In 1402 Henry fathered a daughter named Jane Beaufort. Many people gave her mother as Alice FitzAlan (1378-1415) however this is highly unlikely due to Jane's date of birth. It is possible that Jane was in fact named Joan, however due to non-standardized spelling it is unclear which it is. She may have been named Joan after Henry's sister. It does not appear that Jane was kept a secret or hidden away, as the Beaufort family themselves were an illegitimate line it appears they treated their children the same whether they were legitimate or not. 

Jane married Sir Edward Stradling (1389-1453, Acre) in about 1423. Edward was the eldest son of Sir William Stradling and Lady Isabel St Barbe. The ancient Stradling family was seated at St Donat's Castle in Glamorgan in Wales. Like his father and grandfather before him, Edward made a pilgrimage to the Holy Land to receive his knighthood in 1408.

The couple had four children;
+ Henry Stradling (1423-77, Cyprus) m. Elizabeth Herbert
                                                           + Thomas Stradling (1454-80) m. Janet Matthew
                                                           + Charles Stradling (b.1457)
                                                           + Jane Stradling (b.1459) m. Myles ap Harry
                                                           + Elizabeth Stradling (b.1461) m Richard Fleming
In 1449 Henry, his family and a servant were captured by the Breton pirate Colyn Dolphyn on their journey sailing from Wales to Somerset. The pirate held the family at St Malo while demanding a ransom of 2,200 marks. Sir Edward had to sell off  four of his manors to pay it; Sutton, Bassalleg, Rogerston and Tregwillim. Dolphyn finally released the family in 1451. A year later, Colyn Dolphyn returned to St Donat's and so the Stradlings lured the pirate to Nash Point, a sandbank, using false lights on the cliffs so as to capture him. Dolphyn was given a trial - although the legality of this is in question - and he was condemned to death. Colyn Dolphyn was buried up to his neck in the sand in Tresillian Cave. As his father did, Henry Stradling went on pilgrimage to the Holy Land in 1476. Henry was knighted at the Holy Sepulchre the following year. He died on his way back to England in 1477. He was buried in Famagusta in Cyprus.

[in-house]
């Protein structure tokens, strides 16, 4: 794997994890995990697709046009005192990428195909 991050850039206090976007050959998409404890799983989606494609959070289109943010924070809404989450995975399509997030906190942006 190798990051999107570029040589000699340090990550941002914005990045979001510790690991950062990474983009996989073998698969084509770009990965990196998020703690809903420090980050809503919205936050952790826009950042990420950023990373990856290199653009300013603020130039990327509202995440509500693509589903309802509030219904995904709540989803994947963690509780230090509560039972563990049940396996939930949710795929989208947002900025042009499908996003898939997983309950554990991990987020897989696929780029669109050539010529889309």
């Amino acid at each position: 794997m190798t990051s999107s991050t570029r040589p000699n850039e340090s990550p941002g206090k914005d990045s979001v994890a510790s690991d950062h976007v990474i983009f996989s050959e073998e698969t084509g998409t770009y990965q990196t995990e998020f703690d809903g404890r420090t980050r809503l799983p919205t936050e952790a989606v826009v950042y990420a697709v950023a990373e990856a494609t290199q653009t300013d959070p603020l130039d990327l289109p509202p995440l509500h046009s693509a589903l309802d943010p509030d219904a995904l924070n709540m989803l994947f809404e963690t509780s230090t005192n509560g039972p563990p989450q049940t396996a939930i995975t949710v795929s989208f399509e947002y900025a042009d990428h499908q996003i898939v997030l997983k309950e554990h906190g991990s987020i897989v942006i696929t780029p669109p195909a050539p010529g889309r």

+ Katherine Stradling m. Maurice Denys (1410-1503)
                                   + Walter Denys
                                   + John Denys
                                   + William Denys
                                  m2. Hugh Winston
+ John Stradling (b.1425). Had a daughter named Ann Danvers (b.1459)
It has been suggested by some that John joined the church and became Archdeacon of Llandaff in 1448, but later leaving Wales and obtaining the rectory of North Tawton in the diocese of Exeter in 1454.
+ David Stradling
The only mention of David was that he was the youngest child of the family and that he lived in Somerset, as he was very close to his mother.

It seems likely that Edward's appointment as Chamberlain of South Wales in December 1423 may have been a result of his new connection to the Bishop. He remained in this position until March 1437. Edward held a number of positions throughout the years; his rise furthered due to his connection to the royal family he had married into. 

November 8th 1424, Westminster
Grant, during pleasure, by advice of the council, to Edward Stradlyng, king's knight of the office of steward and receiver of the lordships of Cantreselly, Alsandreston and Penkethly, which are held of the earl of Hereford, the said office of steward and receiver of the kings lordships having been previously held as one office, with the fees of 40s. [a year].

July 31st 1432, Dogmersfield
Commission to Edward Stradelyng, knight, and William ap Thomas, knight, to enquire as to the malefactors who took at sea a ship called le George of Sluys laden with wines and honey of certain merchants of Flanders and Picardy, and brought her to the town of Dynby and sold the ship there with part of the wines and honey, giving the remainder to divers persons. The circumstances are to be ascertained and persons refusing to make restitution are to find. surety to appear in Chancery in the quinzaine of Michaelmas next.

April 28th 1434, Westminster
Commission to James Audeley, knight, Edward Stradlyng, knight, William ap Thomas, knight, Robert Grendour, knight, Thomas Arundell, knight, John Herle, knight, John Polryden and John Hunte, sarjeant at arms, to make inquisition touching a petition by Peter Preere, Richard Goulle, Francis Sarratt, William Lorget and their fellows, burgesses and merchants of the king's cities of Paris and Rouen, shewing that, whereas they recently laded two vessels of Rouen at Leseluse with goods worth 2,000 marks for the victualling of the said cities, these vessels were taken off Brumalet in Caux by certain of the king's lieges in two balingers of Wynchelse and Sandewyche and carried as if belonging to enemies to the parts of Cornwall and Wales, where they were disposed of. All goods whereof the petitioners can prove their ownership by the merchants' marks or otherwise are to be restored, or their value paid if they have been consumed, and any persons proving contumacious are to be brought before the king in chancery.

July 27th 1438, Dogmersfield
Appointment, during pleasure, of Edward Stradelyng knight, to be sheriff of Kermerdyn in South Wales, accounting at the exchequer of Kermerdyn.